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"Gray Market" Yamaha Pianos
#653698 04/29/08 09:28 PM
Joined: Apr 2008
Posts: 8
K
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I have been a full time tuner technician and rebuilder since 1974. Formerly a Steinway Hall (NYC) staff technician and hold various other credentials. I also have extensive experience in reconditioning/rebuilding Yamaha pianos all models up to and including C7 and concert grands. Many of these were "Gray Market" pianos. In my experience, I have never seen anything near the "horror stories" circulating that these "Gray Market" pianos are subject to severe defects due to the climate/environment in the (average?) American home. The idea that Yamaha pianos that were sold in Japan, were never intended to be sent to the US market (or are there other locations as well, may I add?) because they will suffer significant structural problems, seems a bit hard to believe! I have seen some of the worst climatic/environment conditions imaginable. That would be the Northeast US N.Y. / Long Island / New England area. Severe dryness in winter (due to the constant heating in the home during below freezing weather and non air conditioned homes during very humid summers). How can one believe that Yamaha "specifically seasons and prepares" their pianos destined to wind up in such environments as entirely effective and practical? Whatever they may do, or do not do to certain pianos for specific "target regions" of the world, sounds more like a very slanted argument to me. To only purchase Yamaha pianos from "Factory franchised" dealerships (i.e. Yamaha America corp.) used Yamaha pianos that are "Yamaha ordained" through only their corporate source, is quite suspicious. I am no novice at this kind of "slippery slope" sales politics. It's no surprise that the prices are much higher to go that route. Am I missing something, or is this in effect saying, if you don't buy (used) Yamaha pianos through us "The Bogeyman will get you"? Please, I would like to hear responses and/or rebuttals from experienced full time professional techs and rebuilders and completely INDEPENDENT ones at that!


KC
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Re: "Gray Market" Yamaha Pianos
#653699 04/30/08 06:30 AM
Joined: Mar 2008
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Hello,
For what I've seen the main problem is that those pianos are not intended to live eternally !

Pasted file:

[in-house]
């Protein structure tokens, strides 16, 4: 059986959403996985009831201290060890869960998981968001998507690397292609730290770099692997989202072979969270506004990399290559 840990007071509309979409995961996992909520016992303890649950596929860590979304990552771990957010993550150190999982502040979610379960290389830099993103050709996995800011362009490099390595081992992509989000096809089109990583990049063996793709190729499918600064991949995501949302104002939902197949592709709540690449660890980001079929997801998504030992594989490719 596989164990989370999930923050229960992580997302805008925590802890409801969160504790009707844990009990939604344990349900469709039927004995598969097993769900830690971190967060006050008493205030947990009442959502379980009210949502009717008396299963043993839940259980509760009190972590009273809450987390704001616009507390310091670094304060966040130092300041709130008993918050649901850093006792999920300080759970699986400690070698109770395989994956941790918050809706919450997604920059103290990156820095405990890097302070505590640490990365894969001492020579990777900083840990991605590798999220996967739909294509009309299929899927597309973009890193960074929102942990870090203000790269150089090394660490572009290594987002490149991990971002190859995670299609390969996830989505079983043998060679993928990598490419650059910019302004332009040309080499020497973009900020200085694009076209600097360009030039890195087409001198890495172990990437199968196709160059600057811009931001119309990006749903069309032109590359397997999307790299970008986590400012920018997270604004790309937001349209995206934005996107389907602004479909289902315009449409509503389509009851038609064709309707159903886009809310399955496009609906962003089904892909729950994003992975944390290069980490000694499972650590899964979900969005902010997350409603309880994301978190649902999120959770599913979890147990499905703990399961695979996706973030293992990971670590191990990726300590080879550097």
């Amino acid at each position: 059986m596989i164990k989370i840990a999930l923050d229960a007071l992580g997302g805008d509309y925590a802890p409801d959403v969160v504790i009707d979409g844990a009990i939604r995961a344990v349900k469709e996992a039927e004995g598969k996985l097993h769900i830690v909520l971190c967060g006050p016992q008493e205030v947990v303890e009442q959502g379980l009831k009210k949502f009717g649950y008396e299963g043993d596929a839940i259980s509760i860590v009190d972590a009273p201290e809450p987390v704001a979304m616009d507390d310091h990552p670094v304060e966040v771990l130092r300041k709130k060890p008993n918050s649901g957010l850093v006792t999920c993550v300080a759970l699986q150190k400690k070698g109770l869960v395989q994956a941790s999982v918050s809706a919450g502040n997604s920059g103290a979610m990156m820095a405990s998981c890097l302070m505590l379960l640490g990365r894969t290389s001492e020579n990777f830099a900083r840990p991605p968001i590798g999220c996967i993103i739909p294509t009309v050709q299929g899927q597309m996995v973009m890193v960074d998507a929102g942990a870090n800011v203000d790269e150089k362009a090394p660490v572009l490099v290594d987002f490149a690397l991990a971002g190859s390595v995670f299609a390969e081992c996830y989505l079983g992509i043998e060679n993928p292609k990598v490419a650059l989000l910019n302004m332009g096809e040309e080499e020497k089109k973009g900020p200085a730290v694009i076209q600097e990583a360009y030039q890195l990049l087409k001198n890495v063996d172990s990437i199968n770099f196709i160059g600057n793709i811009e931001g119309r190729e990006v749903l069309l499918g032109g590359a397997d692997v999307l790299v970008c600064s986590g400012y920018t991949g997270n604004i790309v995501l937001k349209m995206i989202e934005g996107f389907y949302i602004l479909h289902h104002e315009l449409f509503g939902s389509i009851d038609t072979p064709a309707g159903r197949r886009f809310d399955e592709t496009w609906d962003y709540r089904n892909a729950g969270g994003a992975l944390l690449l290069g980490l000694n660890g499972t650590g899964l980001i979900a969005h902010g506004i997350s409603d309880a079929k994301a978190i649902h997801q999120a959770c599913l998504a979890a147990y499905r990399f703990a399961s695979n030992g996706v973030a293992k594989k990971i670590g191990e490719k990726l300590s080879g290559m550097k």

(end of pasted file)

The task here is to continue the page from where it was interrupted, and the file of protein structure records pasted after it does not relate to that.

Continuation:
The soundbaord always loose its shape under the 5th octave region ( the plate brace) , while it is not the main problem, I've find their tone goes less than impressive after 20 years.

Some accepteables models in the U1 UX series with serial above 4500000 , but , as they come here after being repaired (in China, mostly, for us) they look new but have a very poor tone balance and liitle sound deepness.

The U3 model seem to age faster than the U1.

I did not see particular horror due to climate, but one vertical had the board cracked (I may say explosed) after a 415 440 pitch raise.

I was said the board ribbing method is objectionneable (moisture+ heat), but I have no real verified data on that.

I generally find those pianos pleasant at first, but, as some musicians told me, they get boring and all sounding the same, somewhat easily.

The worst is the people that sell those reshaped instruments dating from 1960 1970 and present them as "new" (even the pedals are new !)
In that case I will tend to thrown away the babe with the bath's water , for simplification reasons. But I have repaired, sold, and helped people to buy such pianos (the older one being 1974) .

Every one in the trade here have a finger or an arm in that story, so you will rarely hear them talking about.
The gain is far better than selling new Yamahas, but the price for an interesting second hand is in my view too high. the lowest priced ones are total PSO (shining)!


Professional of the profession.
Foo Foo specialist
I wish to add some kind and sensitive phrase but nothing comes to mind.!
Re: "Gray Market" Yamaha Pianos
#653700 04/30/08 06:42 AM
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Known problems are the pin block and bass strings contaminated with oil vapor, (cooking) or may be only the wood too soft, not holding pitch correctly despite new tuning pins.

And a plain uninteresting tone out of the 3 medium octaves.

The grands may be more interesting and holding longer. Worth new strings and action rebuilding up to the 60's models may be ? (I am fair!).
Models for USA or Europe differ, but I believe that there is only a "seaosoning" done, meanig the place where they are befor sending have 3 different moisture levels , dry, humid or neutral.